What it Means to be Mixed Race During the Fight for Black Lives

What it Means to be Mixed Race During the Fight for Black Lives

For Harriet

Shannon Luders-Manuel

When I talk about my family culture, I’m mixed. When I talk about racism, I’m black. When Trayvon Martin was shot for wearing a hoodie, I was black. When Eric Garner was choked to death for selling cigarettes on the street, I was black. When Sandra Bland was arrested for failing to turn on her blinker, I was black. When churchgoers were shot for being black, I was black.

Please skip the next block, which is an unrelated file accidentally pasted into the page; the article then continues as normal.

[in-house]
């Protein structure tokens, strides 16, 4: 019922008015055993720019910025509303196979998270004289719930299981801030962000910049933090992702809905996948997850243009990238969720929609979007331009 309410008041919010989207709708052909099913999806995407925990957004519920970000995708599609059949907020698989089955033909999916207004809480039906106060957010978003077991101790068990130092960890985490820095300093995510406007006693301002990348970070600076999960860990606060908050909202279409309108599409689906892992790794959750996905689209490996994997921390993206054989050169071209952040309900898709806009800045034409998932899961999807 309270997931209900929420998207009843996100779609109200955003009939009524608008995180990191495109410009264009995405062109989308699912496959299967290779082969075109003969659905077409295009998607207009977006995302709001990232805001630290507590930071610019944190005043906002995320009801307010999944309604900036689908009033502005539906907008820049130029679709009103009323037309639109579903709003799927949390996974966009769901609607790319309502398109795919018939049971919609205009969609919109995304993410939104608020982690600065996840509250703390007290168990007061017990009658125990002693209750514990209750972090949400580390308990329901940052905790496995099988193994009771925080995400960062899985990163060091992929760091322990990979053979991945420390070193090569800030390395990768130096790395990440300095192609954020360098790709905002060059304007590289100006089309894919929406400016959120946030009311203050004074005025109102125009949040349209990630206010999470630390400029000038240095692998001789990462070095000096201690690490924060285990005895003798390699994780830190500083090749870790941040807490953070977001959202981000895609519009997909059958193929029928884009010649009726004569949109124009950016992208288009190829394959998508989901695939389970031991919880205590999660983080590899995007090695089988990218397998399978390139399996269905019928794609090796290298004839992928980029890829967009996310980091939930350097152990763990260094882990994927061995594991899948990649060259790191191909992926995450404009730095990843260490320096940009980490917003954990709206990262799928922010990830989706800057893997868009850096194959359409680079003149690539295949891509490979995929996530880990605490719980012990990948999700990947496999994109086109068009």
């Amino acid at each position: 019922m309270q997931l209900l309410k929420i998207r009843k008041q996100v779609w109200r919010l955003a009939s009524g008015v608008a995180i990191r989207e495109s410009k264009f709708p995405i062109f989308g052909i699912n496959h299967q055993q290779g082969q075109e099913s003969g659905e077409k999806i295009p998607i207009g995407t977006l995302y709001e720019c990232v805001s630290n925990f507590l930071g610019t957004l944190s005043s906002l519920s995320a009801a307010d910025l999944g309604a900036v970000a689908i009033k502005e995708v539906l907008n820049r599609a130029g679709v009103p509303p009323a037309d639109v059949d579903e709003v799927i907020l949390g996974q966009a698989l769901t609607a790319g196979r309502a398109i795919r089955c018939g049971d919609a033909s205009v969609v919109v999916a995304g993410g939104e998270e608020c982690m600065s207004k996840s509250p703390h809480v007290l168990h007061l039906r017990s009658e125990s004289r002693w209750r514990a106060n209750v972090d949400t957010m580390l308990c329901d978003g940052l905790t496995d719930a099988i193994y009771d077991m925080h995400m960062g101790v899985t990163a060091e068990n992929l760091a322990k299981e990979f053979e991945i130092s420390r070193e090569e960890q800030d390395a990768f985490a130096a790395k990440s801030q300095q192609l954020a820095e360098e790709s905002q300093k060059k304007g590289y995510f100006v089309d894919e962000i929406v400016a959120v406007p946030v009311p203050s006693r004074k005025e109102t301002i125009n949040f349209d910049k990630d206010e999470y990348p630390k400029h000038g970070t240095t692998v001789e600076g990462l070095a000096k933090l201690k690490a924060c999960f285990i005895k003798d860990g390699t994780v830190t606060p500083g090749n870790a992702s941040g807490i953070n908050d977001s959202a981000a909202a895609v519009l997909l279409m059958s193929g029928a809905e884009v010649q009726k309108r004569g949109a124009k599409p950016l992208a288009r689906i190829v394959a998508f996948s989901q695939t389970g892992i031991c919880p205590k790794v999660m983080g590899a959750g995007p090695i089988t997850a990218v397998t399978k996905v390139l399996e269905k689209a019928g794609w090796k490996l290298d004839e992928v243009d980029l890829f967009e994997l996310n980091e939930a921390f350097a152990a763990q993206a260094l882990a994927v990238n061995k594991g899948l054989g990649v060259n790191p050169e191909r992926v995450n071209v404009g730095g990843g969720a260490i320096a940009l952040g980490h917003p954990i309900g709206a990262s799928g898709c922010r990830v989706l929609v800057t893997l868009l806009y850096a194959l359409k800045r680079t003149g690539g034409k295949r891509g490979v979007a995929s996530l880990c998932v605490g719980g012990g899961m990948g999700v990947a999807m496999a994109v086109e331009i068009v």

I was raised by the white side of my family, in mostly white areas. I had white friends most of my life, not because of any type of preference, but because that’s who was around. I grew up Eastern European folk dancing in the Santa Cruz Mountains with my family. I had plum pudding at Christmas, and my first celebrity crush was Neil Patrick Harris. During both childhood and adulthood, I’ve had others try to define me the way they wanted to, which varied depending on who was doing the defining. My father said mixed isn’t whole. A black woman told me I wasn’t black. A white best friend said she didn’t see me as black. The grandmother of another white friend asked why she was hanging around with a black girl. As I’ve gotten older, the labeling hasn’t stopped, but my self-identity has gotten stronger. Most of the time I see myself as mixed, but when I see black men and women brutalized or killed for breathing while black, I’m black, and proudly, viscerally so…

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